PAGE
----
When we think about taking care of ourselves, most people immediately think of their personal health. Eating healthier, exercising more often, losing weight–these are the typical thoughts that come to mind. And they are all good ones, too. After all, who doesn’t want a healthier, happier lifestyle? But here’s the problem. If you focus too much on your physical health, you are neglecting another huge part of your life. Your professional health.
Let’s face it, most of us spend more time at work than we do at home. For many people however, work may be a necessity but it doesn’t bring any satisfaction. It is simply a way to pay the bills so they can enjoy the weekends or that elusive vacation every other year or so. This seems to be especially true if you have been in the same position for a long time, doing the same thing day in and day out. After all, it’s hard to find any satisfaction in a job when it stopped being a challenge years ago. There are several ways to fix this. The first is getting another job. Of course, that’s easier than it sounds, and many people are too far along in their career to change horses at this point. It’s easier to ride it out and wait for retirement. And while that might work for some, for others it’s a roadmap to a breakdown.
So what can you do to improve your professional health? The key lies in continual development. Just as taking up a new hobby at home keeps things interesting, developing new skillsets at work can keep you motivated and stimulated. Now, some organizations are big on professional development for their employees. They chose programs that not only add skillsets, but benefit the individual as well. However, in these still uncertain economic times professional development has been cut from the budget, or is only done to meet certain regulations. On the other hand, there are organizations that spend a lot of time and money training front-line staff, but very little on senior management. The theory seems to be that once you reach a certain level in an organization, you’ve learned all you need to know. Sometimes you just have to take matters into your own hands. But how can you be in charge of your own development? Here is a primer to help you get started.
Choose Wisely–Find something positive that you like to change or develop. It should be something that truly interests you. Let’s face it–making changes is a lot of work and if you aren’t really interested, you won’t follow through. Another key element is to make sure it is something that will benefit not only you, but the organization as well. It can be anything from improving communication, to time management, to building better relationships. Choose one goal at a time. Don’t overload yourself or you will run out of time and energy to devote to your change.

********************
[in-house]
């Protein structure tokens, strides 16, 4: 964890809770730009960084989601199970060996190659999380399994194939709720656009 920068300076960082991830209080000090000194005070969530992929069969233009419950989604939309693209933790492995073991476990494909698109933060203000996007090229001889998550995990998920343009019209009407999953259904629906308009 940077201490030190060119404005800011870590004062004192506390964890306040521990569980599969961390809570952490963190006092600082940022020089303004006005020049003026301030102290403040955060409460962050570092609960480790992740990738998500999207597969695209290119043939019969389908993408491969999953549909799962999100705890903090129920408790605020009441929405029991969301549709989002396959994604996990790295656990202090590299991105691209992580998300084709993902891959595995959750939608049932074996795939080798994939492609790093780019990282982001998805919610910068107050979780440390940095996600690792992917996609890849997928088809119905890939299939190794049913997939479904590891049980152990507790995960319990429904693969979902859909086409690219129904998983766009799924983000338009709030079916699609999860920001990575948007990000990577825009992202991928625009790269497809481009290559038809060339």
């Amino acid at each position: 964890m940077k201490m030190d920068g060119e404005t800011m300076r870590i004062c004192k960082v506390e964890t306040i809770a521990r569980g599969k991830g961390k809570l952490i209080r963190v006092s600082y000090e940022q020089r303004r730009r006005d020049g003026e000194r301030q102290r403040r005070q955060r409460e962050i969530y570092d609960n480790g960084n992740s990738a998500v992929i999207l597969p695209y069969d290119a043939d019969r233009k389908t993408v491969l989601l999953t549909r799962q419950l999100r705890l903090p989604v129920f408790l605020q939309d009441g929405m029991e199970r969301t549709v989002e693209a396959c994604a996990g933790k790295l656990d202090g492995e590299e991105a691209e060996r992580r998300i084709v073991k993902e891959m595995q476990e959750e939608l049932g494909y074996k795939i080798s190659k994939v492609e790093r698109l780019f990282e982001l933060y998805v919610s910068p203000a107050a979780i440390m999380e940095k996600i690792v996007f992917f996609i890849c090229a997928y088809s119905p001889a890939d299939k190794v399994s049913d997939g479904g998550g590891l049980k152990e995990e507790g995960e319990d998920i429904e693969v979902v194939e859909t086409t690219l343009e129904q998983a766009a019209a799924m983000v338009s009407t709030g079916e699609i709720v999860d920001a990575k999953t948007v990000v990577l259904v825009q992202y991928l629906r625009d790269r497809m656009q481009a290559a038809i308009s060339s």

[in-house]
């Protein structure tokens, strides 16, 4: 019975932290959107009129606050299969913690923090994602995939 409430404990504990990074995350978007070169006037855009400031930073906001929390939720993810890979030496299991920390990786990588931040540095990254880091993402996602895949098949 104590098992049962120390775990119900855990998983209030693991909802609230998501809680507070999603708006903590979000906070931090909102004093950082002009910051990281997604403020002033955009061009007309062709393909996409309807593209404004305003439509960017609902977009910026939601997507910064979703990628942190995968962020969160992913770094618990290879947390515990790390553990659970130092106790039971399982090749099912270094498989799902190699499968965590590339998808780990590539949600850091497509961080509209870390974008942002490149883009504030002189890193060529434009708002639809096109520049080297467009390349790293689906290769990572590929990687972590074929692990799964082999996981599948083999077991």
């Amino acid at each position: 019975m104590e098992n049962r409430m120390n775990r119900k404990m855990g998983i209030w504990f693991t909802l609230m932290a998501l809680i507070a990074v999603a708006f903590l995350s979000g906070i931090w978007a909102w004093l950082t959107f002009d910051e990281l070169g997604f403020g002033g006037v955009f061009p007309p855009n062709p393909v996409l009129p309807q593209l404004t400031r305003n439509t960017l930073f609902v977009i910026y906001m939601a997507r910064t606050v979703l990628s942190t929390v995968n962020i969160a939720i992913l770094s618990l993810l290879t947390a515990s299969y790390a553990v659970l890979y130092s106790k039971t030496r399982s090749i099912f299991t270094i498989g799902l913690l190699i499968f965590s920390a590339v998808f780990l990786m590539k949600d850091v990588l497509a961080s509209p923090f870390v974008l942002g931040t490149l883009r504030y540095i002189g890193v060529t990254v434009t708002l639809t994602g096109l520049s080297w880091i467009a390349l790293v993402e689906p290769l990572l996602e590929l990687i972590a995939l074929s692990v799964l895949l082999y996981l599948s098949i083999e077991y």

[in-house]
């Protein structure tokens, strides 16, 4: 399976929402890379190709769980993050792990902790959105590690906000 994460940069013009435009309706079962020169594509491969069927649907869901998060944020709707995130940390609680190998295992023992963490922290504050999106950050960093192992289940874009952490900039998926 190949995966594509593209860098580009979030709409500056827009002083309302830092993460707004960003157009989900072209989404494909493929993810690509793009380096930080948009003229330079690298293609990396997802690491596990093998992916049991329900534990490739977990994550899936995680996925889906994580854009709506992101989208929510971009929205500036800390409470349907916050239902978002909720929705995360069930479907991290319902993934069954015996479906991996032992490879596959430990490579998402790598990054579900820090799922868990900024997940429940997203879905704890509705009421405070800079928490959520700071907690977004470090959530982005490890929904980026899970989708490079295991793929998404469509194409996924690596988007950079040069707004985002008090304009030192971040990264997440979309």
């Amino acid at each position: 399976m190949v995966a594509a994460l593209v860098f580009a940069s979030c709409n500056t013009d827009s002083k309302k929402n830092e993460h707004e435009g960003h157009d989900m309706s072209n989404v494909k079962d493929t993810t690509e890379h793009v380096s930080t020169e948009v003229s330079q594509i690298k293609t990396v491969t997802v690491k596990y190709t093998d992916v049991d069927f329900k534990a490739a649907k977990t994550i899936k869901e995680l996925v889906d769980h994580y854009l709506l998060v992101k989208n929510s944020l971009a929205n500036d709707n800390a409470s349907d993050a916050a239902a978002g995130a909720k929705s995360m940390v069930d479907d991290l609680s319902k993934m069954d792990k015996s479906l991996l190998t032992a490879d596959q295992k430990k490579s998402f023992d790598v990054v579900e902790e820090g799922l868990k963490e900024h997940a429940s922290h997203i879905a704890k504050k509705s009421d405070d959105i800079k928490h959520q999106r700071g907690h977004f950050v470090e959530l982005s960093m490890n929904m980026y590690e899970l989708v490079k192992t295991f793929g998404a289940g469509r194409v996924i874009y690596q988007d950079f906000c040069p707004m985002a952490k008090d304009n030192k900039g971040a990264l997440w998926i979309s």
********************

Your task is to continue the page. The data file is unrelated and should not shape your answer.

Get Feedback–Some goals, such as relationship building, are made stronger when you involve other people. It can be very informative to see how other people view you. Create a survey and send it to people who could provide valuable input about your current situation.
Make a Plan–Once you have a clearly defined goal, and feedback to guide you if necessary, brainstorm ways the steps needed to reach that goal. Maybe it it means taking time for informal conversations with coworkers, or attending more company functions. Perhaps it might require being more visible.
Learn to Measure–The best way to judge if you are successful in your development is to measure your advances incrementally. Remember, development occurs over time. There is seldom an immediate outcome. Choose a way to measure your progress, and then check in with yourself on a regular basis. This will help keep you motivated when you start to lose steam or get sidetracked.
Close the Loop–One reason many people abandon a development plan is they don’t see an end in sight. Give yourself a deadline to achieve your development goal. Not just a week, but usually a four to six month period is the best. This gives you time to cement the change and make it a consistent behavior.
Of course, another way to promote professional development is with a coach. The great thing about a coach is he or she is an advocate for you. A coach stands shoulder to shoulder with you during the difficult periods and keeps you motivated. Sometimes a coach acts as a mirror, helping you see yourself in a different light. Coaches provide feedback to keep you moving in the right direction or help you make course corrections as necessary. And most importantly–a coach keeps you accountable to yourself. We all know how easy it is to start a development plan and then let it slide when life gets in the way. Just look at all those New Year’s resolutions!
So there you have it. A primer to help you take care of your professional health as well as your personal health. By continually improving yourself, you will feel more satisfaction in your work and that will show in your performance. It will also have a positive effect on your work/life balance (and we all strive for that). If you have been feeling underwhelmed by your career lately, give this a try. You may actually discover change is a good thing.